Access, Affordability and Occupancy – Housing policy challenges?
The Government of India aims to provide “Housing for All” by 2022. Urban Housing Shortage was estimated at 18.78mn in 2012 which came down from 24.71mn in 2007. This decrease was majorly due to relatively increase in number of houses built between 2001-2011. But affordability is an issue with most of these houses lying vacant. Number of vacant houses increased by 72% during this period. While quantum of housing loans by Banks and Housing Finance Corporations (HFCs) grew exponentially during 2007-2012, the loan portfolio is being increasingly skewed towards the category of “above 10 lakhs”. A mere 52% completion of projects under Government schemes (JNNURM, Rajiv Awas Yojana and Affordable Housing in Partnership) has added to the problem. Further, only 72% of these completed dwelling units have been occupied. It would be fair for the Government to measure it’s goal by how many houses are being occupied and not the number of houses.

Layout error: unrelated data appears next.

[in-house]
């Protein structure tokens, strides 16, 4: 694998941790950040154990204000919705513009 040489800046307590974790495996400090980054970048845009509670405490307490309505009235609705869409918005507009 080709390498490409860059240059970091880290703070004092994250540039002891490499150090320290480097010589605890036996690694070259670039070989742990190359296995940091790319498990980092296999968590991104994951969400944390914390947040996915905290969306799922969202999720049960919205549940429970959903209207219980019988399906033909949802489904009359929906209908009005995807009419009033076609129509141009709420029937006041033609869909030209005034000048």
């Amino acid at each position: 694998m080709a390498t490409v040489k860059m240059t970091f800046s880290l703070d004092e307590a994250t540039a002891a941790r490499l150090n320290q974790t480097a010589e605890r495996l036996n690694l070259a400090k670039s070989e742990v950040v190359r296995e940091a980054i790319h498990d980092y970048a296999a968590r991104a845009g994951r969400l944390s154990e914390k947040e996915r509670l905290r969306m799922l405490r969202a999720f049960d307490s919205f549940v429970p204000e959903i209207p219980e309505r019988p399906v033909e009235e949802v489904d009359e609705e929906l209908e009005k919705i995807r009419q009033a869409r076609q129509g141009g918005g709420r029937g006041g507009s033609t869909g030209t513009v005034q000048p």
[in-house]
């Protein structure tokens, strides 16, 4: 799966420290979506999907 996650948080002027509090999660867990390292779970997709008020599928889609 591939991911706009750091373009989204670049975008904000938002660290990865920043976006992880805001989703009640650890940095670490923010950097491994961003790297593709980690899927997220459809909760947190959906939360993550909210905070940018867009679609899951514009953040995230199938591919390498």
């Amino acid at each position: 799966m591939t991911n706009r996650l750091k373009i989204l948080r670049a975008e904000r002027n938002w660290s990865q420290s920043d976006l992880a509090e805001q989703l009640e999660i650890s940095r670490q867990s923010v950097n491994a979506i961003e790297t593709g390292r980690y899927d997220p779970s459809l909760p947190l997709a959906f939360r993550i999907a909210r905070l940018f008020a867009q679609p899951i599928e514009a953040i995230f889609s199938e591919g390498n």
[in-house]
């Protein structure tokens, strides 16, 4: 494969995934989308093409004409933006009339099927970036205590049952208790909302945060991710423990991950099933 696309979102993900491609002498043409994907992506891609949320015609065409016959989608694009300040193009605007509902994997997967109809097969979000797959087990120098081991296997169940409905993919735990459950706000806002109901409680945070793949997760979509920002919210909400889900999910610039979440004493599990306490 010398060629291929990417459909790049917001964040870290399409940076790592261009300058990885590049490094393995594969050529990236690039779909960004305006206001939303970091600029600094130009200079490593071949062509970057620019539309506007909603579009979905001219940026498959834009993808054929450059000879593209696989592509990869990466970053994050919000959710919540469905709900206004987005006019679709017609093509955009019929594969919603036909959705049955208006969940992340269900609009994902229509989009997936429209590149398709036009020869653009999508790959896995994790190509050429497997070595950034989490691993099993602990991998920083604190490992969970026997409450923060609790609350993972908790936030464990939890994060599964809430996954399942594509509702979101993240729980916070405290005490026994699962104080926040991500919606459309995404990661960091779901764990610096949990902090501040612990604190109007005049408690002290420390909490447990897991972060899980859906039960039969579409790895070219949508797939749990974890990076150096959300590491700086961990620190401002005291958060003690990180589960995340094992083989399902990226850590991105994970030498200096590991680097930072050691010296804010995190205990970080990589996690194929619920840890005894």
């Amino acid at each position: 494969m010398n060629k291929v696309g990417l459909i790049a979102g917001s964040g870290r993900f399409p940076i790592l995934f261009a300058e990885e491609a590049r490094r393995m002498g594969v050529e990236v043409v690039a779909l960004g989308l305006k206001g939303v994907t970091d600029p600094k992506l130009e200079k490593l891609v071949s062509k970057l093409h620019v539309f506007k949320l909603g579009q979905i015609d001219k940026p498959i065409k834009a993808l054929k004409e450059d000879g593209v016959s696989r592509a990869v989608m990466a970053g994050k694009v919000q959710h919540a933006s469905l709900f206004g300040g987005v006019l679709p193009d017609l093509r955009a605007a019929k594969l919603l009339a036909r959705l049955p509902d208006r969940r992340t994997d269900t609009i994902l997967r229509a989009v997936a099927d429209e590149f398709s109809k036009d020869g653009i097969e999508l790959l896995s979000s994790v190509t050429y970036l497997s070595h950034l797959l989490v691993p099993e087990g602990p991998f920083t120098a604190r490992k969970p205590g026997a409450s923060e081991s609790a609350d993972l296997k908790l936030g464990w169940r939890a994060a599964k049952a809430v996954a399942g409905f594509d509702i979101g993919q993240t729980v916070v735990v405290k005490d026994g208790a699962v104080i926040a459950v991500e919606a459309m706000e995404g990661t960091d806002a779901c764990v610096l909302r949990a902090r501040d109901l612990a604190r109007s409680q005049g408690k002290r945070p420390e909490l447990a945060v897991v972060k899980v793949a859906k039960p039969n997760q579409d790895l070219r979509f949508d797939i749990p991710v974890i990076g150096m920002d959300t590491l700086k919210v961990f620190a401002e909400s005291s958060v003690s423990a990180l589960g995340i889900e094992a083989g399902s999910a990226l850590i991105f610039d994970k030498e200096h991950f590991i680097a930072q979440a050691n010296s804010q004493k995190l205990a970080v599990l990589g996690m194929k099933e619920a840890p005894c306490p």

As per Census 2011, vacant houses account for 10.07% of total households
Under business-as-usual approach, the housing shortage would balloon to 30 million by the 2020.
0.22 million houses have been built in urban areas during the last three years under JNNURM, Rajiv Awas Yojana and Affordable Housing in Partnership